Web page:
If Rodrigue does end up missing the initial games of the regular season, two players stand to benefit: J.J. Barea and Dominique Jones. Barea is the more experienced heir to Beaubois’ role and responsibilities, but the Mavs could plug Jones into the lineup in order to keep the rest of the rotation in place. Coincidentally, a similar situation allowed Beaubois to make a name for himself during Josh Howard’s early-season injury last year, so some good may yet come of this. Even if that pesky fifth metatarsal means a little less Beaubois, wouldn’t it all be worth it if Dominique Jones steals the show and forces his way into some extended playing time?
The Mavs haven’t had a ton of success in free agency this summer, but they had previously done a terrific job of taking care of their own. Dirk Nowitzki was signed to a great value deal, keeping Dallas’ window forced open for a bit longer. They re-signed Brendan Haywood, who was the Mavs’ best option for a legitimate center next season. Yet when it came time to secure a free agent on the other end of the pecking order — undrafted point guard Jeremy Lin — Dallas was beaten out; Lin and the Golden State Warriors are close to an agreement on a multi-year, partially guaranteed deal that will allow Jeremy to reprise his role as a local hero in the Bay Area.
It’s unfortunate, particularly because Donnie Nelson was so pivotal in Lin’s emergence. Though Jeremy wasn’t committed to any one team, the point guard seemed like the Mavs’ to lose. Well, they lost him. It’s not earth-shaking, but it does set the Texas Legends back a bit. The Warriors were ultimately able to offer Lin the contract, role, and potential for playing time he was looking for, and regardless of the franchise’s intentions in signing him, it’s a good fit. The organization may be a mess, but running the point for the Dubs will give Lin a chance to really show off for other NBA suitors, and I’d be surprised if he didn’t parlay this one opportunity into a few more.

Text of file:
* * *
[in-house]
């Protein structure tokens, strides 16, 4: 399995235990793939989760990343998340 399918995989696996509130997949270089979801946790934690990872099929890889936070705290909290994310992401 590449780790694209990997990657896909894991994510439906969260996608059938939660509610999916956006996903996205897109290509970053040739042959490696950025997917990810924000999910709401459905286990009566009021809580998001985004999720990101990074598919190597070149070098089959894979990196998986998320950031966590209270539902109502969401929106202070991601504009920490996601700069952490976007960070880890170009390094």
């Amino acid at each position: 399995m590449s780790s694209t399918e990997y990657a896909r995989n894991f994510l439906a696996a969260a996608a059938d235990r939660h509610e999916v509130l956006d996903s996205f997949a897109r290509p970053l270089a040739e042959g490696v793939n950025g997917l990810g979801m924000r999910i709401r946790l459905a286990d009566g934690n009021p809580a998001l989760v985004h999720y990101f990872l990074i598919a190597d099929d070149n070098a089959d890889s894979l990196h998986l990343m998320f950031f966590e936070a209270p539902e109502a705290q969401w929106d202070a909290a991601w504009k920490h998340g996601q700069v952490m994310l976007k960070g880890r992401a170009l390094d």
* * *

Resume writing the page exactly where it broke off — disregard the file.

The Mavs still have J.J. Barea, who is the better player today, and for the future until Lin proves otherwise. Let’s not forget that J.J. was once where Jeremy is right now, but he carved out a rotation spot on one of the top teams in the Western Conference by force of will alone. He was once the plucky underdog, but has elevated himself into an NBA player worthy of being judged by his limitations, which is something that at this moment, Lin can only aspire to. It would be terrific if the Mavs could have signed Lin to be the face of the Legends next season. Although, let’s not forget that while Lin is an interesting prospect, he’s still just a prospect. Barea, faulted though he may be, is already a legitimate player.
The Mavs missed out on an opportunity to pick up a good, young player for very little, but considering what the Mavs have already done to bolster their depth at almost every position this off-season (let’s not forget that while the Mavs let Lin slip through their fingers, Mark Cuban shelled out the cash to draft Dominique Jones, who was even more impressive in Vegas), it’s nothing more than a pity.